While matrics around the country celebrate their success following the Department of Basic Education’s release of the 2019 NSC and IEB matric results, SAICA is concerned about the long-term repercussions of ongoing trends for the future of our economy
‘It’s a milestone achievement!’ exclaimed Angie Motshekga, Minister of Basic Education, when she revealed that, for the first time in history, the country’s matric pass rate had surpassed the 80% ceiling.
It is indeed an achievement to be celebrated, agreed SAICA Executive Director: Nation Building, Chantyl Mulder, when congratulating successful candidates on behalf of the country’s leading accountancy body.
Yet she cautions government and business not to get carried away by the overall achievement of the 2019 cohort, as even an immediate quick analysis of the results reveals some concerning facts.
Ever-shrinking pool of learners
In order to gain entry into degrees that lead to occupations of high demand (the ‘scarce-skill careers’), universities require learners to achieve a Level 5 pass (60% or more) in gateway subjects such as mathematics (also known as ‘pure maths’ as opposed to maths literacy).
Since mathematics prepares learners with vital critical thinking and problem-solving skills, it is a must-have for almost every avenue of scarce skills or critical high demand occupations (including accounting, actuarial science, medicine, engineering and many artisan jobs) that the country desperately needs.
That is why a critical challenge facing South Africa is the reduced number of learners who not only take pure maths but pass it with 60% or more.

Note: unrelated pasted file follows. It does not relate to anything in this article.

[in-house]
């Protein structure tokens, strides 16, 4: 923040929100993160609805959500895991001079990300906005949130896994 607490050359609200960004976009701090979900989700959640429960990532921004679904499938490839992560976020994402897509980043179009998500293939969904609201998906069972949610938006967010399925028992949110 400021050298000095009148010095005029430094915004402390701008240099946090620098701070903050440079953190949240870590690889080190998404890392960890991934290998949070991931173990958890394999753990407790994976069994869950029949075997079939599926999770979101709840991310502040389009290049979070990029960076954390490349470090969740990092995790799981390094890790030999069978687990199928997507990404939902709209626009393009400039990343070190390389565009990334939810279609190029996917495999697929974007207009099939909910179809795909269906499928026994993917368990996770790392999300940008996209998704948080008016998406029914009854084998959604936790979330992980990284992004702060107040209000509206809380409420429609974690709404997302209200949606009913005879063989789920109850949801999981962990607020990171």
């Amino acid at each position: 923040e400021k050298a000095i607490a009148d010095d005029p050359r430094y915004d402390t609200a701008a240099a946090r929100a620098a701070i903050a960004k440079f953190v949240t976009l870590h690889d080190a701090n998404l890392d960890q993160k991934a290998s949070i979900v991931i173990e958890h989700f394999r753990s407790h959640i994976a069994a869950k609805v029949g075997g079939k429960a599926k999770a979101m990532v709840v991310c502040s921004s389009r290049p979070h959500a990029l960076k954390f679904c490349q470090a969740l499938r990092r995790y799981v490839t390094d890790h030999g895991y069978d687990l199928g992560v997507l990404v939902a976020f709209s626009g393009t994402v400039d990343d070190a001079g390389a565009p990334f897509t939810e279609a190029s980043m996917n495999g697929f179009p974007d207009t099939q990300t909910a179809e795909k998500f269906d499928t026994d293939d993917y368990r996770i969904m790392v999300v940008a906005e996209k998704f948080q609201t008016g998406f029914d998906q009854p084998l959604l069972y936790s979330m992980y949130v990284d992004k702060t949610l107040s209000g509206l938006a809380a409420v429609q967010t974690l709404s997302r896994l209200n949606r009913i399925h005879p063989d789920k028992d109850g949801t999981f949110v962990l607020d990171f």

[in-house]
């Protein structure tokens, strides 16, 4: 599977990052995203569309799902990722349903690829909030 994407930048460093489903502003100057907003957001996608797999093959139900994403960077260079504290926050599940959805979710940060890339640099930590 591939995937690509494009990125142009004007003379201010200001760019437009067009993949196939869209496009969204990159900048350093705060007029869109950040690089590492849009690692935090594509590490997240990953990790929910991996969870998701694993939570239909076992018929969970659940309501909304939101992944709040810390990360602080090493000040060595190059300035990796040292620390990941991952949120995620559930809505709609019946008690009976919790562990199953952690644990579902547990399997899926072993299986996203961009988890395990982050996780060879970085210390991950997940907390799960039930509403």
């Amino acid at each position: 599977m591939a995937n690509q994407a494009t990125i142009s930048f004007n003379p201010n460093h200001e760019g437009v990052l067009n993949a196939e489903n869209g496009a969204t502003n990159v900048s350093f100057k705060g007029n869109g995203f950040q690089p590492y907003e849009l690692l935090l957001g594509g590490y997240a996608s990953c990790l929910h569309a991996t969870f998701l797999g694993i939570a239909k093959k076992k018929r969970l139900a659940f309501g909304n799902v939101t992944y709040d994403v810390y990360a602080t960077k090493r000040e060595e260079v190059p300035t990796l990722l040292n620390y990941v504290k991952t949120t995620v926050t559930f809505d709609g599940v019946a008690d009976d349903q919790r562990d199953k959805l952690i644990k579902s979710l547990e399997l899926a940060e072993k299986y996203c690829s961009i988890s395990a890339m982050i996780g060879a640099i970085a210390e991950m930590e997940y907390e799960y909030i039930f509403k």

Mulder says SAICA is concerned that an analysis of the 787 717 learners in the 2019 matric population reveals that:
Only 28,18% of the cohort took mathematics as a subject compared to those who opted for maths literacy (down 29,3% – or 11 000 learners – from 2018).
Of these, 121 179 learners (54,6% of the population compared to 58% in 2018) achieved 30% or more.
A mere 77 751 of these passed with 40% or more. Statistics for Level 5 passes are not available.
As the past chair of the Human Resource Development Council’s technical task team on the production of professionals,
Mulder says that this is even more troubling when you consider that the maths achievement gap has accelerated over the past five years. Crucial is the fact that the number of new entrants qualified to enter scarce-skills careers continues to lag behind the needs of the country.
Number of learners lost in the system
Another worrying factor, adds Mulder, is the extraordinarily high percentage of learners who do not have the opportunity to pursue education up until matric – and to pass the final matric exams.
The learner drop-out rate continues to increase year on year. ‘This trend is slowly eating away at the future of the youth of this country,’ Mulder laments.
‘Bridging the shortcomings in our education system requires more than government intervention: it takes the collaboration and support of all the role players in the broader national economy. To address the problems relating to quality education and skills development, we need programmes that pool together our knowledge and skills’